Browse main article categories

Family & Food

– Green parenting – Nutrition – Bodycare – Superfoods

Green home

– Gardening and pest control – Green cleaning – Environment issues – Reduce, Reuse, Recylce

Green technology

– Energy saving – Travel and transport – Waste and recycling – Water conservation – Ethical consumerism

Health & Wellness

– Common ailments – Home health treatments – Health advisor – Tonics and supplements

Mind & Spirit

– Esoteric – Mind power and psychology – Moon-astrology – Nexus Magazine – Ritual and celebrations

Home » Green parenting, Nutrition

Have we gone nuts?

Submitted by on Monday, 29 March 2010 Loading Add to favourites  2 Comments

nutellaThe other day I was browsing in our local shop while Mr Green chose a DVD. I idly picked up a jar of Nutella and was shocked to find it was advocating itself as part of a healthy, balanced breakfast.

I then noticed a magazine advert for the same products indicating that it could make up part of a kids healthy breakfast.

The advertising focused on the fact that each serving of nutella contains 2 whole hazelnuts, some skimmed milk and cocoa.

What it failed to point out is that the first ingredient of nutella is sugar. The second ingredient is vegetable oil …

While I completely agree that hazelnuts can make up part of a healthy diet, are great providers of some vitamins and minerals and are full of antioxidants I was horrified to find all this information about giving it to children on white toast for breakfast.

In order to get any real benefit from eating hazelnuts; you would need to eat more than two of them, and to get more hazelnuts through eating nutella, you would have to increase your sugar intake. In fact, a serving of 25gms of hazelnuts is recommended daily to protect the body from heart disease and cancer. By my calculations, you’d have to consume 29 hazelnuts (each one weighs 0.83 gms according to Nutella). You’d need to eat 200gms of the nation’s favourite hazelnut spread – That’s virtually an entire small jar!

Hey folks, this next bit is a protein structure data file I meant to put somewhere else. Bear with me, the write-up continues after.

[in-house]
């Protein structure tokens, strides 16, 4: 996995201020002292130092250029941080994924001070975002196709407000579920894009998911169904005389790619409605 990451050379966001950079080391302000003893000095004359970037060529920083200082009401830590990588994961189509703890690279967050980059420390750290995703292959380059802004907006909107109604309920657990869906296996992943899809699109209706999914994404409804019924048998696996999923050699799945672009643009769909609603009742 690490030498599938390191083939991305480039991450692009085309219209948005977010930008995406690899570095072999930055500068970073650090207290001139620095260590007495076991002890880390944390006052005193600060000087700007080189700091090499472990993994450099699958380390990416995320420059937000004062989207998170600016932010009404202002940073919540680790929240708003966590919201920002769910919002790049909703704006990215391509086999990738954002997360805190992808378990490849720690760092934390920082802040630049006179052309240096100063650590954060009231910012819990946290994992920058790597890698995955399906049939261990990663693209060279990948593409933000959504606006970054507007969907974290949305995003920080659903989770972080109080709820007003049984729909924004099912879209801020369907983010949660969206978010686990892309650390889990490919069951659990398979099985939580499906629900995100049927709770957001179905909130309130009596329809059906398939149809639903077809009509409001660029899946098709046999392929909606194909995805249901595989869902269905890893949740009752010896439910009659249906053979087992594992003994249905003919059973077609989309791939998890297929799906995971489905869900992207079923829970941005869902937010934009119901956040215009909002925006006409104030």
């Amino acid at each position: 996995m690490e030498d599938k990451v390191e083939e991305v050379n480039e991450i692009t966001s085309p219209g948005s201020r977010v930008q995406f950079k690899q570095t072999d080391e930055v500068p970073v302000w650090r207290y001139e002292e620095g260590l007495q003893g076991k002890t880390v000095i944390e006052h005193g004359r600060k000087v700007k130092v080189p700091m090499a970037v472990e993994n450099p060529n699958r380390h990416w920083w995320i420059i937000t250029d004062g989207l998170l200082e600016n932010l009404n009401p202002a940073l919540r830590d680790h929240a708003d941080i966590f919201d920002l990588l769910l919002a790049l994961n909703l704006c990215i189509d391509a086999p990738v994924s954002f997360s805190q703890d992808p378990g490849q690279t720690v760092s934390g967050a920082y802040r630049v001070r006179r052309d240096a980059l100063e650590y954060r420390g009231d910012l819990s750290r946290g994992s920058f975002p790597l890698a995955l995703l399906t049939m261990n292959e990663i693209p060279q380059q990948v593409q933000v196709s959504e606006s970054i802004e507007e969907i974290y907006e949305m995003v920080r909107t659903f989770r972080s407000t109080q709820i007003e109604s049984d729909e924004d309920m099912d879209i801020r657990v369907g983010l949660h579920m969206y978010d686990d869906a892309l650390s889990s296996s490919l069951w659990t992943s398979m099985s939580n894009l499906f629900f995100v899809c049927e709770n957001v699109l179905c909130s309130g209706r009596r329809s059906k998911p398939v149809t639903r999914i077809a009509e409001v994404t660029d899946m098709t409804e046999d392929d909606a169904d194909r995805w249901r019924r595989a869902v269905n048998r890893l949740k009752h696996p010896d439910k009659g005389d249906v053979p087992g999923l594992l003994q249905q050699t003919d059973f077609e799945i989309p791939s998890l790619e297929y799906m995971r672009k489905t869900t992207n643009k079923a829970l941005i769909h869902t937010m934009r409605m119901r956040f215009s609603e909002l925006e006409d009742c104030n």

The nutella website tell me the product is a low glycaemic food, but how can that be when the first ingredient is the white stuff? Nutella contains 10gms of sugar (that’s two teaspoons) per serving (a serving is 15-20gms depending on which site you read) and it’s recommended that four to six year olds have no more than 40gms of sugar per day.

In a society where there are more obese people than starving ones how do you feel about advertising something like Nutella to children as part of a healthy breakfast? I could accept it as an occasional treat with some health benefits, but not the best way to start the day…


If you enjoyed this post, click tags below to show posts on similar topics, or why not add a comment?


  • It’s so important to read labels because manufacturers do everything possible to make us believe their product is healthy and/or “green”. Reading a label is the only way to know if they are telling us the truth … and in many cases, they are not.

    I’m on a Whole Foods mission … no additives or unnecessary “added” things like sugar, high fructose corn syrup and partially hydrogenated oils. It isn’t good for us and it isn’t necessary!

    Thanks for exposing these guys!!

  • Mrs Green says:

    @Small Footprints: You’re right and the stuff on the front often highlights the ‘good bits’ and we need to read more to find out the truth. I find ‘low fat’ often means lots of sugar. And ‘no sugar’ means lots of artificial flavours!